The new results confirm that the Universe is filled with gravitational lensing systems. Extrapolating these new findings to the whole sky, predicts no less than half a million similar lenses in total. The future prospects for finding more of these systems are thus excellent.

The study of these gravitational lenses will give astronomers a first-rate opportunity to probe the dark matter distribution around galactic lenses. Once astronomers find even larger numbers of these smaller, stronger lenses they can be used to create a census of galaxy masses in the Universe to test the predictions of cosmological models.

Lars Christensen | alfa
Further information:
http://www.spacetelescope.org/news/html/heic0806.html

More articles from Physics and Astronomy:

nachricht Prediction: More gas-giants will be found orbiting Sun-like stars
22.02.2017 | Carnegie Institution for Science

nachricht NASA's fermi finds possible dark matter ties in andromeda galaxy
22.02.2017 | NASA/Goddard Space Flight Center

All articles from Physics and Astronomy >>>

The most recent press releases about innovation >>>

Die letzten 5 Focus-News des innovations-reports im Überblick:

Im Focus: Breakthrough with a chain of gold atoms

In the field of nanoscience, an international team of physicists with participants from Konstanz has achieved a breakthrough in understanding heat transport

In the field of nanoscience, an international team of physicists with participants from Konstanz has achieved a breakthrough in understanding heat transport

Im Focus: DNA repair: a new letter in the cell alphabet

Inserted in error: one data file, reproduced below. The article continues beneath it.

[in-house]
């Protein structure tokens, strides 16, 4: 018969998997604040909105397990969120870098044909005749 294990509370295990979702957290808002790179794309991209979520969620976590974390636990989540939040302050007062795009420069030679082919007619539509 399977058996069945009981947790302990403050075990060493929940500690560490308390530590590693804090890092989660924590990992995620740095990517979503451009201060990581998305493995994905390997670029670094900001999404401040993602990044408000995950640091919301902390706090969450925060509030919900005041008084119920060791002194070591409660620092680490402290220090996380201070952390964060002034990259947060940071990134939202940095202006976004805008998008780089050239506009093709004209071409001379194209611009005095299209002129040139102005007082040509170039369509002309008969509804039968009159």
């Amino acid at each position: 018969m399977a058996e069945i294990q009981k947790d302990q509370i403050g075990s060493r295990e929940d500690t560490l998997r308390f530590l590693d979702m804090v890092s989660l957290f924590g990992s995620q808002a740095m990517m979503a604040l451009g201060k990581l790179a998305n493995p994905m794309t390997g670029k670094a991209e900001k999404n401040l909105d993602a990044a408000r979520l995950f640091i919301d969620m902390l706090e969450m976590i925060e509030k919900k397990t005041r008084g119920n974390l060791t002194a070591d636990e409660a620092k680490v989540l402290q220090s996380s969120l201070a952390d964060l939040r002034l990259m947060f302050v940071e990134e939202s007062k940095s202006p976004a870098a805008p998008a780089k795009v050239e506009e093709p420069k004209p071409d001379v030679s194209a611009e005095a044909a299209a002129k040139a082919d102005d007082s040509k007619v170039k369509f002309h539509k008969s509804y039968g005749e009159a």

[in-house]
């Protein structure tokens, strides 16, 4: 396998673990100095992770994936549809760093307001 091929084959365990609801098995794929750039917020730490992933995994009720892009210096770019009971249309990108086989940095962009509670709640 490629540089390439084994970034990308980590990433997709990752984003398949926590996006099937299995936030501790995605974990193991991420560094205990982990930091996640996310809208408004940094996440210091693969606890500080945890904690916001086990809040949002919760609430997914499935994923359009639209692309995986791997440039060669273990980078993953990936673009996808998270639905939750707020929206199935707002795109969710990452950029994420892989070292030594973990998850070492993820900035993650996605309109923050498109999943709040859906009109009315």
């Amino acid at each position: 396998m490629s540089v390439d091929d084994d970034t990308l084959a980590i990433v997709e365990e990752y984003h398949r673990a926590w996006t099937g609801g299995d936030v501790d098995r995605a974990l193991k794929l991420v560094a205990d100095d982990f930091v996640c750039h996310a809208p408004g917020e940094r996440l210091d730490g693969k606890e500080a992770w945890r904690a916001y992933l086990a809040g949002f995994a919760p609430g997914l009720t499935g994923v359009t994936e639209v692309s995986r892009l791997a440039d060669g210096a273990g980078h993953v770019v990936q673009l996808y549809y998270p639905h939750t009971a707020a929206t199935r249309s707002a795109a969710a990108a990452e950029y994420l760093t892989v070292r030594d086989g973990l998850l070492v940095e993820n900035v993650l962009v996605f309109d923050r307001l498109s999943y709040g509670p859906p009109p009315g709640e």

Results reveal how discoveries may be hidden in scientific “blind spots”

Cells need to repair damaged DNA in our genes to prevent the development of cancer and other diseases. Our cells therefore activate and send “repair-proteins”...

Im Focus: Dresdner scientists print tomorrow’s world

The Fraunhofer IWS Dresden and Technische Universität Dresden inaugurated their jointly operated Center for Additive Manufacturing Dresden (AMCD) with a festive ceremony on February 7, 2017. Scientists from various disciplines perform research on materials, additive manufacturing processes and innovative technologies, which build up components in a layer by layer process. This technology opens up new horizons for component design and combinations of functions. For example during fabrication, electrical conductors and sensors are already able to be additively manufactured into components. They provide information about stress conditions of a product during operation.

The 3D-printing technology, or additive manufacturing as it is often called, has long made the step out of scientific research laboratories into industrial...

Im Focus: Mimicking nature's cellular architectures via 3-D printing

Research offers new level of control over the structure of 3-D printed materials

Nature does amazing things with limited design materials. Grass, for example, can support its own weight, resist strong wind loads, and recover after being...

Im Focus: Three Magnetic States for Each Hole

Nanometer-scale magnetic perforated grids could create new possibilities for computing. Together with international colleagues, scientists from the Helmholtz Zentrum Dresden-Rossendorf (HZDR) have shown how a cobalt grid can be reliably programmed at room temperature. In addition they discovered that for every hole ("antidot") three magnetic states can be configured. The results have been published in the journal "Scientific Reports".

Physicist Dr. Rantej Bali from the HZDR, together with scientists from Singapore and Australia, designed a special grid structure in a thin layer of cobalt in...

All Focus news of the innovation-report >>>

Anzeige

Anzeige

Event News

Booth and panel discussion – The Lindau Nobel Laureate Meetings at the AAAS 2017 Annual Meeting

13.02.2017 | Event News

Complex Loading versus Hidden Reserves

10.02.2017 | Event News

International Conference on Crystal Growth in Freiburg

09.02.2017 | Event News

 
Latest News

Microhotplates for a smart gas sensor

22.02.2017 | Power and Electrical Engineering

Scientists unlock ability to generate new sensory hair cells

22.02.2017 | Life Sciences

Prediction: More gas-giants will be found orbiting Sun-like stars

22.02.2017 | Physics and Astronomy

VideoLinks
B2B-VideoLinks
More VideoLinks >>>